The Department of Agriculture intends to allow Bord Bia to analyse animal identification and movement systems (AIMS) data to begin identifying Bord Bia quality assured (QA) farms which may be sending young calves to the factory for slaughter.

From 1 January 2024, dairy farmers will be banned from slaughtering calves at less than eight weeks of age under a new calf welfare charter being introduced by the Irish Co-operative Organisation Society (ICOS).

The charter has been approved by milk processors and it will be incorporated into milk supply agreements and the Bord Bia sustainable dairy assurance scheme (SDAS).

The Department and Bord Bia have put forward a data-sharing agreement which would allow Bord Bia to analyse this farmer AIMS data from 24 October.


This proposed agreement states that analysing the data will allow Bord Bia to flag concerns with “farms where a large number of young calves are being slaughtered in a given period” and carry out checks on flagged farms during quality assurance audits.

A “particular threshold” is to be set which determines whether a farm is flagged, with a note to be investigated at the next QA scheme audit.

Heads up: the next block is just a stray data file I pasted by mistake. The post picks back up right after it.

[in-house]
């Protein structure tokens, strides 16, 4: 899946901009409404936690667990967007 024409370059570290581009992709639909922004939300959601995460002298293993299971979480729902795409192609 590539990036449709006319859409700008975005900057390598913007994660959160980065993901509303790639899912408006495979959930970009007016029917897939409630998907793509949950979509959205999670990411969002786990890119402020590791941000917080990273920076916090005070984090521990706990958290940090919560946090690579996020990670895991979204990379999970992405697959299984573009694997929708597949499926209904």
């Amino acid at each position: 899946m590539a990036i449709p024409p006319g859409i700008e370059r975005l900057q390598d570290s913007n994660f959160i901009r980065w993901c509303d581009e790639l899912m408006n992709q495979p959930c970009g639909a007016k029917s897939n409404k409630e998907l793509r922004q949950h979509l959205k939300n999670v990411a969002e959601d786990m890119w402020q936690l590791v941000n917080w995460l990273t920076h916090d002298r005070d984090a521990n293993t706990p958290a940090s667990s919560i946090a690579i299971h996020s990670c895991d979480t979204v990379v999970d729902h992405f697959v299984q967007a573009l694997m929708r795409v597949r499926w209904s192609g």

Stakeholders, such as the Irish Farmers' Association (IFA) and the Irish Creamery Milk Suppliers’ Association (ICMSA), have been consulted on the audit changes, with concerns around thresholds “discussed in detail” to ensure only farmers “engaged in the bad practice” are targeted.


Farmers will be given the opportunity to address issues around calf slaughter and “improve practice” before sanctions, which include being withdrawn from the quality assurance scheme, are applied.

The proposed agreement states that this “is proportionate because there is a genuine requirement to protect the integrity of the dairy industry and the reputation of the relevant schemes to reduce poor practice by a limited number of farmers in this area”.

“Though not illegal, it is considered bad practise in the industry to slaughter a large number of young calves. The purpose of the new criterion in the QA scheme audit is to address this bad practise.”

The proposed data-sharing agreement with Bord Bia has been opened for a 28-day public consultation.

The consultation will remain open until 9 October and submissions can be made here.

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Calf slaughter to be banned from 2024